But by really trying to live a life of sacrifice—a life of self-offering and self-gift to God and to others—we realize that “the Kingdom of God is at hand;” not only at the end of the world, not only at the time of our individual passing from this life, but also right here in life.  The Kingdom of God is at hand; it’s here for the taking.  Just like an apple tree that’s ready for the harvest.  And the tree says, “Come, enjoy my fruit!”  So the Kingdom of God is always ripe, always ready for the taking.

And we do take—not in guilt, but with thanksgiving.  At the Last Supper, Jesus broke the bread, gave it to his disciples and said, "Take this, all of you, and eat of it.”  Take it, eat it.  It’s given up...”for you.”  There’s no guilt involved, just thanksgiving.  And the same thing with the chalice: “Take this, all of you, and drink from it.”  Take it, drink from it.  It’s poured out...”for you.”  The Kingdom of God is at hand.  There’s nothing to be afraid of; just enjoy the fruits of God, the gifts of the Holy Spirit, just as much as we enjoy the fruits of the earth.

But, in return, what do we give to the Lord?  What do we give to the earth in return?  We care for it as responsible workers in “the vineyard of the Lord.”  We love the earth by caring for it.  And how do we love the Lord?  Through sacrifice...primarily, a sacrifice of thanksgiving, worship, and adoration.  Ultimately, though, we love the Lord by dying into his hands, with trust, and with hope and peace.  We love him by giving ourselves back to him—each and every day in spirit, and then, someday, we give our frail bodies back to him.

So, the Kingdom of God is, truly, at hand.  Right now the grace of God is ready for the taking.  And there’s plenty to go around.  And the more we enjoy that grace today, the more we enjoy and develop our friendship with Christ today, the more we’ll look forward to that day; that day when God will say, “Come, it’s time.  Be not afraid...the Kingdom of God is hand...for you.”

Saturday, November 10, 2018

Homily for 11 Nov 2018


11 Nov 2018
32nd Sunday in Ordinary Time, Year B

Sacrifice is central to our lives as Christians.  Whether we’re here at Mass, or out and about doing our thing as families, as friends, or even as individuals, sacrifice is essentially what defines us as Christians.  And that’s not just for Catholics; that goes for anyone who would call him- or herself a follower of Jesus Christ.  At the heart of Christian worship is sacrifice.  It’s why the crucifix holds a central place in Christian art.  Sacrifice is (or is supposed to be) central to who we are and what we’re about. 

And this is something our readings this weekend make us reflect on.  We hear about the sacrifice of the widow at Zarephath—using up the last of her flour and oil to feed someone.  We hear about the sacrifice of the widow at the Temple—putting her two cents into the treasury, “her whole livelihood.”  We hear about Jesus offering the sacrifice of himself, both on earth and in heaven.  This weekend, we cannot escape sacrifice.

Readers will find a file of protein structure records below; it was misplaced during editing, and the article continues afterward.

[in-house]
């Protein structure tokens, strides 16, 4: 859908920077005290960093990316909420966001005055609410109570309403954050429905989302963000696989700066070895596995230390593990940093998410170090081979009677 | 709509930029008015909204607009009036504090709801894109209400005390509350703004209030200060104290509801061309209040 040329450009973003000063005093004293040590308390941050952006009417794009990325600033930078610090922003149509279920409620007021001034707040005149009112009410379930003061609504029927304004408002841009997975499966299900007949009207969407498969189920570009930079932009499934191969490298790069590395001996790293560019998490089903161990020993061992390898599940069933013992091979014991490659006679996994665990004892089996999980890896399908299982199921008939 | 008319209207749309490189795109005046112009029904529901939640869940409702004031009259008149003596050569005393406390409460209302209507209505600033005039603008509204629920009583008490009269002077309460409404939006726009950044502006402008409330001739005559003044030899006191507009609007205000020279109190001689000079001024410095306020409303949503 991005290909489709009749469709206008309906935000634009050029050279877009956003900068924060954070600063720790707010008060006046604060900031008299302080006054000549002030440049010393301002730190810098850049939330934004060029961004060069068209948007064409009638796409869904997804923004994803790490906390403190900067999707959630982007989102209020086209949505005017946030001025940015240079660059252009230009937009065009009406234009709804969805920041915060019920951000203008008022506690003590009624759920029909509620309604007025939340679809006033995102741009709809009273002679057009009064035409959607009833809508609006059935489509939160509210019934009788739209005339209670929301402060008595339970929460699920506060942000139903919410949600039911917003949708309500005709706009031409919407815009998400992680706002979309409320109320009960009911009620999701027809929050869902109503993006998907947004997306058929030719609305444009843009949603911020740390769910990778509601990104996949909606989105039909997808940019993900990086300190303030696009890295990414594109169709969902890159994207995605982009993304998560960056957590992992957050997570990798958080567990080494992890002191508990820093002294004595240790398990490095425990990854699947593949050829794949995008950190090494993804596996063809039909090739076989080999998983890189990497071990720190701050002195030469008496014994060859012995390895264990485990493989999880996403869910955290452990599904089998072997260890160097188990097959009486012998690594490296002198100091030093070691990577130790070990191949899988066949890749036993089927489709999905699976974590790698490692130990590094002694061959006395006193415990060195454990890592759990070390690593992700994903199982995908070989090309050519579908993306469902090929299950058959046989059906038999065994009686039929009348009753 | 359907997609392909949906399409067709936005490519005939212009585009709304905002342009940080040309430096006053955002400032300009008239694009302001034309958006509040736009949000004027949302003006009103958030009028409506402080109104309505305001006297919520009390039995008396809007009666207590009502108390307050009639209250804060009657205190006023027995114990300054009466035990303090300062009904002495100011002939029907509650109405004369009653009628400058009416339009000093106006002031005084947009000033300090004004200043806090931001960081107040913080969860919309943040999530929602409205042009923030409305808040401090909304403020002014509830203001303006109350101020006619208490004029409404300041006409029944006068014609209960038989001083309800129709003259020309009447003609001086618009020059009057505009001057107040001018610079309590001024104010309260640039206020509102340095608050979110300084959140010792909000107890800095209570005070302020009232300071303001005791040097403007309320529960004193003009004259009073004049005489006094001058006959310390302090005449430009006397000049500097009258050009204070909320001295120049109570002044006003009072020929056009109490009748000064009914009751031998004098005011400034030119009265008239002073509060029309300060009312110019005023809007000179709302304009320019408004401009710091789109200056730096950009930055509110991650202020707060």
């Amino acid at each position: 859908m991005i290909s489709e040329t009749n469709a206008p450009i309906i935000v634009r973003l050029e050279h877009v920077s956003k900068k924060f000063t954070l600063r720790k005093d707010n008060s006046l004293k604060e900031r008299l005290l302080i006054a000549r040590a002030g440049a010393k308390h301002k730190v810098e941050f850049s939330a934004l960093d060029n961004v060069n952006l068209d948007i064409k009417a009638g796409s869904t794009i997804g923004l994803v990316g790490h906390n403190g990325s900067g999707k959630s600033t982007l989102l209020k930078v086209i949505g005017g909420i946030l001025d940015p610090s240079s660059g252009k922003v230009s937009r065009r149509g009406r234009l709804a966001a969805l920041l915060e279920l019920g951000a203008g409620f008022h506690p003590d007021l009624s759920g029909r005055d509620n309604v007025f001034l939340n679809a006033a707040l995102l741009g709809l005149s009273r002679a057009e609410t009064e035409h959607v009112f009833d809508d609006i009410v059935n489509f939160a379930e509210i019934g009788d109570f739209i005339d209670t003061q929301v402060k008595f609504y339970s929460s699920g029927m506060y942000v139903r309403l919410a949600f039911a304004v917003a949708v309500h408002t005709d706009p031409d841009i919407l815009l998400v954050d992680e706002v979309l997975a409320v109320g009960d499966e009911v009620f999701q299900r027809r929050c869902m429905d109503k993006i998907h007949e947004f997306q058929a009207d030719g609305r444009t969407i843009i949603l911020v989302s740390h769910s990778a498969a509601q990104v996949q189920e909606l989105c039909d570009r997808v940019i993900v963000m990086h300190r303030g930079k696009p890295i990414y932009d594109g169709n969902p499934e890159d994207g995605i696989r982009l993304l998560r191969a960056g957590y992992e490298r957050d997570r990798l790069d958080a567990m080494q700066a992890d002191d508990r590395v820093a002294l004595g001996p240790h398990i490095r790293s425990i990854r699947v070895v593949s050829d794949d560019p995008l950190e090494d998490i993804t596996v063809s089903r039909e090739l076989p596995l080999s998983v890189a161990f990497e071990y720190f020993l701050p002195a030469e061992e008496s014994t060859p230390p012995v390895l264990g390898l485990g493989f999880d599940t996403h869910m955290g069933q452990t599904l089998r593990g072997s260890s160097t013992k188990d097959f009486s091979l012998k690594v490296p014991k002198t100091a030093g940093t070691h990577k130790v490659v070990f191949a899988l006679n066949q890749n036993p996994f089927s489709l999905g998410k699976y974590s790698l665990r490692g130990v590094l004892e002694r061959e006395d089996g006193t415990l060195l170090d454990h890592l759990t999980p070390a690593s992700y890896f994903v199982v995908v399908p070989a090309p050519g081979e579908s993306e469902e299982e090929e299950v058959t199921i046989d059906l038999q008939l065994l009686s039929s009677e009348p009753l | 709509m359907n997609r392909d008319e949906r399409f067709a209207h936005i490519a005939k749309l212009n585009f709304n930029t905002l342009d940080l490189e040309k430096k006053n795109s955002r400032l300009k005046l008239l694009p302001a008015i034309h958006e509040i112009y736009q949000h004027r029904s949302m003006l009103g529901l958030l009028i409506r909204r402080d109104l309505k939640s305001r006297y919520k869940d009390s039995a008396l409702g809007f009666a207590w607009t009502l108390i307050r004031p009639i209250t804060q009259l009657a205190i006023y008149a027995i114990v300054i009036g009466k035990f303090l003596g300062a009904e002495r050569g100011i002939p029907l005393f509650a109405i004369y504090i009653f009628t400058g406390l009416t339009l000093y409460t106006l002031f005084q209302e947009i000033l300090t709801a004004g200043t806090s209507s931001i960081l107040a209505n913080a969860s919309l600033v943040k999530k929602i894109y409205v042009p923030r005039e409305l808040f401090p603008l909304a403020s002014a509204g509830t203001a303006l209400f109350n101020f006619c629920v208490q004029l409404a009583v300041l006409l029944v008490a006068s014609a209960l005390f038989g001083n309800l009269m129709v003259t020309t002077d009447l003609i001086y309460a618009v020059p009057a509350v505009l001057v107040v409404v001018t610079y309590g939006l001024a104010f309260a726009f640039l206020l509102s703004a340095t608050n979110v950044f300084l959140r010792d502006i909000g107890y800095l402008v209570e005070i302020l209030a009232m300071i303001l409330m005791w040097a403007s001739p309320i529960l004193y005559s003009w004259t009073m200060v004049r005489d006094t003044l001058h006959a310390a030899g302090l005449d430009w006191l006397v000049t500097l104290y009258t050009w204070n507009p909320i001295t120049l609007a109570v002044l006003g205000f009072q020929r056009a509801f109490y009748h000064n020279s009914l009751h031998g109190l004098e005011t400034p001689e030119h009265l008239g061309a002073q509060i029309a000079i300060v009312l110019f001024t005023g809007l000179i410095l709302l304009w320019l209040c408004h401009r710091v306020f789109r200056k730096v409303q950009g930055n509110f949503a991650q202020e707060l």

And if there’s a main idea to our readings today it’s that: Sacrifice should cost me something.  Sacrifice should cost us something; we should “feel it.”  Now, Jesus is not asking us to be in misery and pain.  He’s not asking that; instead, he’s asking us to make sure our sacrifices are actually sacrifices.  And he makes that request through the little snapshot in the gospel.

“Many rich people put in large sums” into the treasury.  Then “a poor widow also came and put in two small coins.”  And Jesus says, “Amen, I say to you, this poor widow put in more...[because the others] contributed from their surplus,” whereas she “contributed all she had, her whole livelihood.”  Jesus is trying to get across the point that the widow “felt” her sacrifice, whereas the others did not necessarily. 

It’s the difference between a sacrifice of my “extra stuff” (a sacrifice which doesn’t really touch “me”), and a sacrifice which is “me.”  When Elijah came to Zarephath, the widow didn’t say, “Well, I don’t have much flour and oil, but let me go see if my neighbor can spare some.”  No, she used up what was hers, even if it was all she had.  And Jesus on the Cross sacrificed his own blood, not the blood of a sacrificial animal (which would be the usual sacrifice to make at that time). 

There’s a big difference between those people at the Temple who gave out of their surplus, and the widow who had no surplus and gave of herself, her “whole livelihood” (or in Greek we could read that “she gave her whole life.”  There’s a big difference there.  God is looking for self-sacrifice—not the sacrifice of somebody else.  And God walks the talk: he himself was sacrificed on the Cross.  So he’s not asking us to do something he himself hasn’t already done.